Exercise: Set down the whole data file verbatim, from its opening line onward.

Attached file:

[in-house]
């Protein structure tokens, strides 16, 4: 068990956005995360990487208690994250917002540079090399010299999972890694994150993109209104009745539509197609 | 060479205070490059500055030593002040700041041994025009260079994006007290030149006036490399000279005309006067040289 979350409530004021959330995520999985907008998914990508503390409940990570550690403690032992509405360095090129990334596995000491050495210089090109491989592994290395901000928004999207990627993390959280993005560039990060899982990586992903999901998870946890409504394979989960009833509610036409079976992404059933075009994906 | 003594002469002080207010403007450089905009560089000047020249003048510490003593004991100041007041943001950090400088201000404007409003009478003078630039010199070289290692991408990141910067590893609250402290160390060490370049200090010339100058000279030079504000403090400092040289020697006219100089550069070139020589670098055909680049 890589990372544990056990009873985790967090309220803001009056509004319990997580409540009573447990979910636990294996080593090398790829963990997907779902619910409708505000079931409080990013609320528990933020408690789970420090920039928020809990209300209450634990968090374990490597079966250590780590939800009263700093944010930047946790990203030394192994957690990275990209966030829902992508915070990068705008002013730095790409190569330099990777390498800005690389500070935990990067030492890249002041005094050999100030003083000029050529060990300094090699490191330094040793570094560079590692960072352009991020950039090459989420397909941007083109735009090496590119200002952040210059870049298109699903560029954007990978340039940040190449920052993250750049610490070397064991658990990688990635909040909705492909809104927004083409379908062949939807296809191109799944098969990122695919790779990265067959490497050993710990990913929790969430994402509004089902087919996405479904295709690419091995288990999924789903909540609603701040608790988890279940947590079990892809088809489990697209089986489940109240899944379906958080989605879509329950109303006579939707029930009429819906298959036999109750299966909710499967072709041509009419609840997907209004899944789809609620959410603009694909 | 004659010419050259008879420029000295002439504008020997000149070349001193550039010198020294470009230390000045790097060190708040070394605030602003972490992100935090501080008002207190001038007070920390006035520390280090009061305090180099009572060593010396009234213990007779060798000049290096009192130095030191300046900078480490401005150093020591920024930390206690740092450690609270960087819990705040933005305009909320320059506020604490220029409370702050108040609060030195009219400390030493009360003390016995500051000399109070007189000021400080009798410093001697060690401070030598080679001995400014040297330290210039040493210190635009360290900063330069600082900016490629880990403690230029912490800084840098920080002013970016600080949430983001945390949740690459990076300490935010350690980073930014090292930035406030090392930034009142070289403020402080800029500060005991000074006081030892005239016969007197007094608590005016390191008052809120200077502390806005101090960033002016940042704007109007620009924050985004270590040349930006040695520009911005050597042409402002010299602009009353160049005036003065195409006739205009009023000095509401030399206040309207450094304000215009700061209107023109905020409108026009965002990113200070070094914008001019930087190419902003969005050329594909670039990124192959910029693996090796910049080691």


[in-house]
């Protein structure tokens, strides 16, 4: 068990956005995360990487208690994250917002540079090399010299999972890694994150993109209104009745539509197609 | 060479205070490059500055030593002040700041041994025009260079994006007290030149006036490399000279005309006067040289 979350409530004021959330995520999985907008998914990508503390409940990570550690403690032992509405360095090129990334596995000491050495210089090109491989592994290395901000928004999207990627993390959280993005560039990060899982990586992903999901998870946890409504394979989960009833509610036409079976992404059933075009994906 | 003594002469002080207010403007450089905009560089000047020249003048510490003593004991100041007041943001950090400088201000404007409003009478003078630039010199070289290692991408990141910067590893609250402290160390060490370049200090010339100058000279030079504000403090400092040289020697006219100089550069070139020589670098055909680049 890589990372544990056990009873985790967090309220803001009056509004319990997580409540009573447990979910636990294996080593090398790829963990997907779902619910409708505000079931409080990013609320528990933020408690789970420090920039928020809990209300209450634990968090374990490597079966250590780590939800009263700093944010930047946790990203030394192994957690990275990209966030829902992508915070990068705008002013730095790409190569330099990777390498800005690389500070935990990067030492890249002041005094050999100030003083000029050529060990300094090699490191330094040793570094560079590692960072352009991020950039090459989420397909941007083109735009090496590119200002952040210059870049298109699903560029954007990978340039940040190449920052993250750049610490070397064991658990990688990635909040909705492909809104927004083409379908062949939807296809191109799944098969990122695919790779990265067959490497050993710990990913929790969430994402509004089902087919996405479904295709690419091995288990999924789903909540609603701040608790988890279940947590079990892809088809489990697209089986489940109240899944379906958080989605879509329950109303006579939707029930009429819906298959036999109750299966909710499967072709041509009419609840997907209004899944789809609620959410603009694909 | 004659010419050259008879420029000295002439504008020997000149070349001193550039010198020294470009230390000045790097060190708040070394605030602003972490992100935090501080008002207190001038007070920390006035520390280090009061305090180099009572060593010396009234213990007779060798000049290096009192130095030191300046900078480490401005150093020591920024930390206690740092450690609270960087819990705040933005305009909320320059506020604490220029409370702050108040609060030195009219400390030493009360003390016995500051000399109070007189000021400080009798410093001697060690401070030598080679001995400014040297330290210039040493210190635009360290900063330069600082900016490629880990403690230029912490800084840098920080002013970016600080949430983001945390949740690459990076300490935010350690980073930014090292930035406030090392930034009142070289403020402080800029500060005991000074006081030892005239016969007197007094608590005016390191008052809120200077502390806005101090960033002016940042704007109007620009924050985004270590040349930006040695520009911005050597042409402002010299602009009353160049005036003065195409006739205009009023000095509401030399206040309207450094304000215009700061209107023109905020409108026009965002990113200070070094914008001019930087190419902003969005050329594909670039990124192959910029693996090796910049080691």